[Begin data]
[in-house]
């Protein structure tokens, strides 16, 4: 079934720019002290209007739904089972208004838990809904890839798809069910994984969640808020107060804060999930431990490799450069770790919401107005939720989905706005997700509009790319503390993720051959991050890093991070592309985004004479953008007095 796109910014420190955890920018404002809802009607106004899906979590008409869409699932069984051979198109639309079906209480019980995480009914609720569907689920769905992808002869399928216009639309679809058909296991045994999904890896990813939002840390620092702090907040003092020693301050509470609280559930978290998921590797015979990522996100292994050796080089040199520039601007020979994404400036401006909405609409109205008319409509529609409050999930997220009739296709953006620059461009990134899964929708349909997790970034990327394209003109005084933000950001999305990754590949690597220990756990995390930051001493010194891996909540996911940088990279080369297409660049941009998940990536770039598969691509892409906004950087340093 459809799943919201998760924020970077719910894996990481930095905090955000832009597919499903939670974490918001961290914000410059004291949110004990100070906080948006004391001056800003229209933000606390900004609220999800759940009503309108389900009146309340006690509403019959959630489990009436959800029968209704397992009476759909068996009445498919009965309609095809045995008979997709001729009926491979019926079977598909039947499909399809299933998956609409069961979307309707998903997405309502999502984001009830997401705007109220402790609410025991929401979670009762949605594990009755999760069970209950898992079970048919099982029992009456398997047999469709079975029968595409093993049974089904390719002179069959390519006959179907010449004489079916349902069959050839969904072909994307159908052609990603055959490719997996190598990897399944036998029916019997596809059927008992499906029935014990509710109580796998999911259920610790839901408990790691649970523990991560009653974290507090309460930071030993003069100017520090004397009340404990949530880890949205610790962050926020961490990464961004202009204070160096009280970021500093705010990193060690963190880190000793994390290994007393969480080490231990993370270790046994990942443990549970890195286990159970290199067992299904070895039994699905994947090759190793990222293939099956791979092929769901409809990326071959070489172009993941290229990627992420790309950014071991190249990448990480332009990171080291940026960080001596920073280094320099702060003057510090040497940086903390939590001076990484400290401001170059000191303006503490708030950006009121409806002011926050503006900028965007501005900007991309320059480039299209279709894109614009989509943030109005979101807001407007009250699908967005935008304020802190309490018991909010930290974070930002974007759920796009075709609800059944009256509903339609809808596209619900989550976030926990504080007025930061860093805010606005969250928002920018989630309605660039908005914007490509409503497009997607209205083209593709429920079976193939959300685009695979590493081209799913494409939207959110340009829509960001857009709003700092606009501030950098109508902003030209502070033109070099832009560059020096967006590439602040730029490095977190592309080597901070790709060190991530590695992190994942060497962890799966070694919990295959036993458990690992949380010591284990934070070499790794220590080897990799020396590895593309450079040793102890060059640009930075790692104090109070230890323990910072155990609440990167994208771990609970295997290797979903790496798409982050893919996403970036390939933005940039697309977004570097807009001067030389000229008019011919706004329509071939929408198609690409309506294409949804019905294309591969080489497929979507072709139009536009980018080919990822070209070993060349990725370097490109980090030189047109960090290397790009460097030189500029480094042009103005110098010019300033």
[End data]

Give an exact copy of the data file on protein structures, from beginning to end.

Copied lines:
[in-house]
């Protein structure tokens, strides 16, 4: 079934720019002290209007739904089972208004838990809904890839798809069910994984969640808020107060804060999930431990490799450069770790919401107005939720989905706005997700509009790319503390993720051959991050890093991070592309985004004479953008007095 796109910014420190955890920018404002809802009607106004899906979590008409869409699932069984051979198109639309079906209480019980995480009914609720569907689920769905992808002869399928216009639309679809058909296991045994999904890896990813939002840390620092702090907040003092020693301050509470609280559930978290998921590797015979990522996100292994050796080089040199520039601007020979994404400036401006909405609409109205008319409509529609409050999930997220009739296709953006620059461009990134899964929708349909997790970034990327394209003109005084933000950001999305990754590949690597220990756990995390930051001493010194891996909540996911940088990279080369297409660049941009998940990536770039598969691509892409906004950087340093 459809799943919201998760924020970077719910894996990481930095905090955000832009597919499903939670974490918001961290914000410059004291949110004990100070906080948006004391001056800003229209933000606390900004609220999800759940009503309108389900009146309340006690509403019959959630489990009436959800029968209704397992009476759909068996009445498919009965309609095809045995008979997709001729009926491979019926079977598909039947499909399809299933998956609409069961979307309707998903997405309502999502984001009830997401705007109220402790609410025991929401979670009762949605594990009755999760069970209950898992079970048919099982029992009456398997047999469709079975029968595409093993049974089904390719002179069959390519006959179907010449004489079916349902069959050839969904072909994307159908052609990603055959490719997996190598990897399944036998029916019997596809059927008992499906029935014990509710109580796998999911259920610790839901408990790691649970523990991560009653974290507090309460930071030993003069100017520090004397009340404990949530880890949205610790962050926020961490990464961004202009204070160096009280970021500093705010990193060690963190880190000793994390290994007393969480080490231990993370270790046994990942443990549970890195286990159970290199067992299904070895039994699905994947090759190793990222293939099956791979092929769901409809990326071959070489172009993941290229990627992420790309950014071991190249990448990480332009990171080291940026960080001596920073280094320099702060003057510090040497940086903390939590001076990484400290401001170059000191303006503490708030950006009121409806002011926050503006900028965007501005900007991309320059480039299209279709894109614009989509943030109005979101807001407007009250699908967005935008304020802190309490018991909010930290974070930002974007759920796009075709609800059944009256509903339609809808596209619900989550976030926990504080007025930061860093805010606005969250928002920018989630309605660039908005914007490509409503497009997607209205083209593709429920079976193939959300685009695979590493081209799913494409939207959110340009829509960001857009709003700092606009501030950098109508902003030209502070033109070099832009560059020096967006590439602040730029490095977190592309080597901070790709060190991530590695992190994942060497962890799966070694919990295959036993458990690992949380010591284990934070070499790794220590080897990799020396590895593309450079040793102890060059640009930075790692104090109070230890323990910072155990609440990167994208771990609970295997290797979903790496798409982050893919996403970036390939933005940039697309977004570097807009001067030389000229008019011919706004329509071939929408198609690409309506294409949804019905294309591969080489497929979507072709139009536009980018080919990822070209070993060349990725370097490109980090030189047109960090290397790009460097030189500029480094042009103005110098010019300033």